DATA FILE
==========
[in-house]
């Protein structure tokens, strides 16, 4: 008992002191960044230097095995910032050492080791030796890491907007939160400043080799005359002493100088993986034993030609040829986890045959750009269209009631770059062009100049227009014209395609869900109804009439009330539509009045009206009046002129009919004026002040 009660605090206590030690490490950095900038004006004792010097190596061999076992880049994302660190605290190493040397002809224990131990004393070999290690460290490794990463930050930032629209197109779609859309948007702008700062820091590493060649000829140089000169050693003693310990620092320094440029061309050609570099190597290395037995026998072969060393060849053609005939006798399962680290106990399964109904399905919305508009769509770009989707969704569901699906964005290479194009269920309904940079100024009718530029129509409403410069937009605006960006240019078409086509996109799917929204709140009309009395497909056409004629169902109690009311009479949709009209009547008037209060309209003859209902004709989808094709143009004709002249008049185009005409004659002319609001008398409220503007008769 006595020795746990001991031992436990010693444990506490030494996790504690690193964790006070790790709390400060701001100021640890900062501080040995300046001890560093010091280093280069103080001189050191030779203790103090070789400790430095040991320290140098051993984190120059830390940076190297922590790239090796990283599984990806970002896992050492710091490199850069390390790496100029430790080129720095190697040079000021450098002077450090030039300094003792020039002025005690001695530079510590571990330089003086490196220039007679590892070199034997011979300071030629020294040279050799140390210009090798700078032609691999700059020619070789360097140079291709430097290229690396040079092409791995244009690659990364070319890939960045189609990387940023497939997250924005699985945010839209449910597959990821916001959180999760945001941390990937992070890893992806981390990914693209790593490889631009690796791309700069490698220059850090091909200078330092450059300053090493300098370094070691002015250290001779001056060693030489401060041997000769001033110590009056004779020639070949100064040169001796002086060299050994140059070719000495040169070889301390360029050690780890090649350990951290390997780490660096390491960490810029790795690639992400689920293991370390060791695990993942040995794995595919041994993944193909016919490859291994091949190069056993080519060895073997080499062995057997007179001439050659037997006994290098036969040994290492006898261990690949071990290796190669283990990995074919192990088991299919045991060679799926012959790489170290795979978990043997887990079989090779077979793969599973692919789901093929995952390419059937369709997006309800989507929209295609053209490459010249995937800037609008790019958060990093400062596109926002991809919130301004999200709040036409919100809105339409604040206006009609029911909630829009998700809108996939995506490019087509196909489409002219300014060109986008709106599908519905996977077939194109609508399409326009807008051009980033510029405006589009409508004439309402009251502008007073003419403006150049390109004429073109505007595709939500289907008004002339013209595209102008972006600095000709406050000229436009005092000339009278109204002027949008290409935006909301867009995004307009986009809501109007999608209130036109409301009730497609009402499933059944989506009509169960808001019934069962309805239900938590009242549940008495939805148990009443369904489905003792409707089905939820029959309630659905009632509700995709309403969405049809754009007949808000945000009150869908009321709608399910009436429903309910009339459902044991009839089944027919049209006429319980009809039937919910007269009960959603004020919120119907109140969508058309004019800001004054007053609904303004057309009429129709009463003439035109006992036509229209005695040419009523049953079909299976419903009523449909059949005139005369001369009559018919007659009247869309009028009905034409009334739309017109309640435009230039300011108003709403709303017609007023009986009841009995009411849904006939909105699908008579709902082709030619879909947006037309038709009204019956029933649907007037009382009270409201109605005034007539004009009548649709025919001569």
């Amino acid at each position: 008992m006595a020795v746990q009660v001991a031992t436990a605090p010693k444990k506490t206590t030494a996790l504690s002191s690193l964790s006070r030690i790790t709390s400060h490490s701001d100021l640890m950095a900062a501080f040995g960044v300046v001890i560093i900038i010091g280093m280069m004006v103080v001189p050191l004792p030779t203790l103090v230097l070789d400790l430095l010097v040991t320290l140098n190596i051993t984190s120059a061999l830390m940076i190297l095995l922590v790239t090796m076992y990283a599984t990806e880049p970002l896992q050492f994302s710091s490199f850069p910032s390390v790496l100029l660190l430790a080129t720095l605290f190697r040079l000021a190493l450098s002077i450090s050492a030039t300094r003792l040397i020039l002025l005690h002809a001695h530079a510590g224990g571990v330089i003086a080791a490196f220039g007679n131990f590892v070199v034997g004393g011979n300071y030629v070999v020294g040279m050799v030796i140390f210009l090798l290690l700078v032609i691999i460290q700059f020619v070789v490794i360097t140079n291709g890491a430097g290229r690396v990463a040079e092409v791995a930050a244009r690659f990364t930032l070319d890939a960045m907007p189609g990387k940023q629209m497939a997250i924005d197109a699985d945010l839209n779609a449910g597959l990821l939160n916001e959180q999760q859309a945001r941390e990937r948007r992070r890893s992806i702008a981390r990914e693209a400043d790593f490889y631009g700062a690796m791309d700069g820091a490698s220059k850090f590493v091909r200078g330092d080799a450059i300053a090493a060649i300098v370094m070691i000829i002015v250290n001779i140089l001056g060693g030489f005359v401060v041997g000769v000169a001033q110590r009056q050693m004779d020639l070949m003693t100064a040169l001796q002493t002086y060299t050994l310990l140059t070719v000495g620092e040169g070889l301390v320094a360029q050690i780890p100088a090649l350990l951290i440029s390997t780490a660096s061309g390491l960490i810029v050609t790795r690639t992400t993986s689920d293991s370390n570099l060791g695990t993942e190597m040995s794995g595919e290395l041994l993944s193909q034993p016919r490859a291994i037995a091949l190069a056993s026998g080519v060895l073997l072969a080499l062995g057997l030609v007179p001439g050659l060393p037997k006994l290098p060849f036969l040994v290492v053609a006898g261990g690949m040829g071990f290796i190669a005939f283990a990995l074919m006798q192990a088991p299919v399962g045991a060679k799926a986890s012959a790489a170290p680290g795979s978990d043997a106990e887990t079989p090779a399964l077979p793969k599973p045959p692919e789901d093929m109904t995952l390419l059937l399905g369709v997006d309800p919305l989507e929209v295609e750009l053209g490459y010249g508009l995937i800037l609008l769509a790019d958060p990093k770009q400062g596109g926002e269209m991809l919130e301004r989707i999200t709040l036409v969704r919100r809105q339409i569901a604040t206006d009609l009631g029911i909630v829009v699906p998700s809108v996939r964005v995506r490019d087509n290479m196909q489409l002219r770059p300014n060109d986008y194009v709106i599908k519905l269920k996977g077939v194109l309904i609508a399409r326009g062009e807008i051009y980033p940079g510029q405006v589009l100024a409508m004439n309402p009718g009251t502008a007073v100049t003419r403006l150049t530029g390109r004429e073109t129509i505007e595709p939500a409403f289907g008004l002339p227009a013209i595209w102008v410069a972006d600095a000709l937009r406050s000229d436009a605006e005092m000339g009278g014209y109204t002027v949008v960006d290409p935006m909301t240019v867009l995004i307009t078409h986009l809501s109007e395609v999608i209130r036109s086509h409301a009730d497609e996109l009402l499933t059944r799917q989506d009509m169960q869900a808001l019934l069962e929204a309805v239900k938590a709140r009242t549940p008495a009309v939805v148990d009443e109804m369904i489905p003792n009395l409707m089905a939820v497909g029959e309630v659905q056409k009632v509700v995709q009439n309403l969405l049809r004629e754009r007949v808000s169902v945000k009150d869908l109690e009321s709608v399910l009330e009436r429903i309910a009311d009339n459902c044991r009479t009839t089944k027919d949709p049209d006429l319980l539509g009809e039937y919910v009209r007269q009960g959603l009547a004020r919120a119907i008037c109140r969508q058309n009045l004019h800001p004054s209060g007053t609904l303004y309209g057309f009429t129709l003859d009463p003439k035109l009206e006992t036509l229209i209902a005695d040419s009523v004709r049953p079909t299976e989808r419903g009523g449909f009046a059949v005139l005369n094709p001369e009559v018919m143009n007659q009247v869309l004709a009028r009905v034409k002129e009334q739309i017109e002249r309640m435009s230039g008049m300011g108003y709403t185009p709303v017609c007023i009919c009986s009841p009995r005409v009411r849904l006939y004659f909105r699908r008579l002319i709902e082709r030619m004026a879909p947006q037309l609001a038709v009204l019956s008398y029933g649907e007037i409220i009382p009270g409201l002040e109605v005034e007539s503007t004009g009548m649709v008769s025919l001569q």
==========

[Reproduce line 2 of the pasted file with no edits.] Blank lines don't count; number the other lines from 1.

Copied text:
């Protein structure tokens, strides 16, 4: 008992002191960044230097095995910032050492080791030796890491907007939160400043080799005359002493100088993986034993030609040829986890045959750009269209009631770059062009100049227009014209395609869900109804009439009330539509009045009206009046002129009919004026002040 009660605090206590030690490490950095900038004006004792010097190596061999076992880049994302660190605290190493040397002809224990131990004393070999290690460290490794990463930050930032629209197109779609859309948007702008700062820091590493060649000829140089000169050693003693310990620092320094440029061309050609570099190597290395037995026998072969060393060849053609005939006798399962680290106990399964109904399905919305508009769509770009989707969704569901699906964005290479194009269920309904940079100024009718530029129509409403410069937009605006960006240019078409086509996109799917929204709140009309009395497909056409004629169902109690009311009479949709009209009547008037209060309209003859209902004709989808094709143009004709002249008049185009005409004659002319609001008398409220503007008769 006595020795746990001991031992436990010693444990506490030494996790504690690193964790006070790790709390400060701001100021640890900062501080040995300046001890560093010091280093280069103080001189050191030779203790103090070789400790430095040991320290140098051993984190120059830390940076190297922590790239090796990283599984990806970002896992050492710091490199850069390390790496100029430790080129720095190697040079000021450098002077450090030039300094003792020039002025005690001695530079510590571990330089003086490196220039007679590892070199034997011979300071030629020294040279050799140390210009090798700078032609691999700059020619070789360097140079291709430097290229690396040079092409791995244009690659990364070319890939960045189609990387940023497939997250924005699985945010839209449910597959990821916001959180999760945001941390990937992070890893992806981390990914693209790593490889631009690796791309700069490698220059850090091909200078330092450059300053090493300098370094070691002015250290001779001056060693030489401060041997000769001033110590009056004779020639070949100064040169001796002086060299050994140059070719000495040169070889301390360029050690780890090649350990951290390997780490660096390491960490810029790795690639992400689920293991370390060791695990993942040995794995595919041994993944193909016919490859291994091949190069056993080519060895073997080499062995057997007179001439050659037997006994290098036969040994290492006898261990690949071990290796190669283990990995074919192990088991299919045991060679799926012959790489170290795979978990043997887990079989090779077979793969599973692919789901093929995952390419059937369709997006309800989507929209295609053209490459010249995937800037609008790019958060990093400062596109926002991809919130301004999200709040036409919100809105339409604040206006009609029911909630829009998700809108996939995506490019087509196909489409002219300014060109986008709106599908519905996977077939194109609508399409326009807008051009980033510029405006589009409508004439309402009251502008007073003419403006150049390109004429073109505007595709939500289907008004002339013209595209102008972006600095000709406050000229436009005092000339009278109204002027949008290409935006909301867009995004307009986009809501109007999608209130036109409301009730497609009402499933059944989506009509169960808001019934069962309805239900938590009242549940008495939805148990009443369904489905003792409707089905939820029959309630659905009632509700995709309403969405049809754009007949808000945000009150869908009321709608399910009436429903309910009339459902044991009839089944027919049209006429319980009809039937919910007269009960959603004020919120119907109140969508058309004019800001004054007053609904303004057309009429129709009463003439035109006992036509229209005695040419009523049953079909299976419903009523449909059949005139005369001369009559018919007659009247869309009028009905034409009334739309017109309640435009230039300011108003709403709303017609007023009986009841009995009411849904006939909105699908008579709902082709030619879909947006037309038709009204019956029933649907007037009382009270409201109605005034007539004009009548649709025919001569």